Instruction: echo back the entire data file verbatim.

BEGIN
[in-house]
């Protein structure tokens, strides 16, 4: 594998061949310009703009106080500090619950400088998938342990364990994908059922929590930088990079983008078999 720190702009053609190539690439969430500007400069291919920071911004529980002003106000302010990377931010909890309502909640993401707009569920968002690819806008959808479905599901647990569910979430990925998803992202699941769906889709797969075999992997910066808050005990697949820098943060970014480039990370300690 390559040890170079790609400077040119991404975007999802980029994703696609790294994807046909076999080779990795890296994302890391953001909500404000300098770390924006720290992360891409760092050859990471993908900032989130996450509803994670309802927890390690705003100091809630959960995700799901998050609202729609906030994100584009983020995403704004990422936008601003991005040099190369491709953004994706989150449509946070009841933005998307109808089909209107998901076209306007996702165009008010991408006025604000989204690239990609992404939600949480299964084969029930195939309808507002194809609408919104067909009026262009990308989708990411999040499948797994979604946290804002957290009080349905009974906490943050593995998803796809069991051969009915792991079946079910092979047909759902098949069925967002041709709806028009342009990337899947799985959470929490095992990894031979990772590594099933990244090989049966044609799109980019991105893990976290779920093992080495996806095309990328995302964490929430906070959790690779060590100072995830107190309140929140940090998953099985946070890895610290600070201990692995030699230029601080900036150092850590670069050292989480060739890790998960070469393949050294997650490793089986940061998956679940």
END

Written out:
[in-house]
């Protein structure tokens, strides 16, 4: 594998061949310009703009106080500090619950400088998938342990364990994908059922929590930088990079983008078999 720190702009053609190539690439969430500007400069291919920071911004529980002003106000302010990377931010909890309502909640993401707009569920968002690819806008959808479905599901647990569910979430990925998803992202699941769906889709797969075999992997910066808050005990697949820098943060970014480039990370300690 390559040890170079790609400077040119991404975007999802980029994703696609790294994807046909076999080779990795890296994302890391953001909500404000300098770390924006720290992360891409760092050859990471993908900032989130996450509803994670309802927890390690705003100091809630959960995700799901998050609202729609906030994100584009983020995403704004990422936008601003991005040099190369491709953004994706989150449509946070009841933005998307109808089909209107998901076209306007996702165009008010991408006025604000989204690239990609992404939600949480299964084969029930195939309808507002194809609408919104067909009026262009990308989708990411999040499948797994979604946290804002957290009080349905009974906490943050593995998803796809069991051969009915792991079946079910092979047909759902098949069925967002041709709806028009342009990337899947799985959470929490095992990894031979990772590594099933990244090989049966044609799109980019991105893990976290779920093992080495996806095309990328995302964490929430906070959790690779060590100072995830107190309140929140940090998953099985946070890895610290600070201990692995030699230029601080900036150092850590670069050292989480060739890790998960070469393949050294997650490793089986940061998956679940």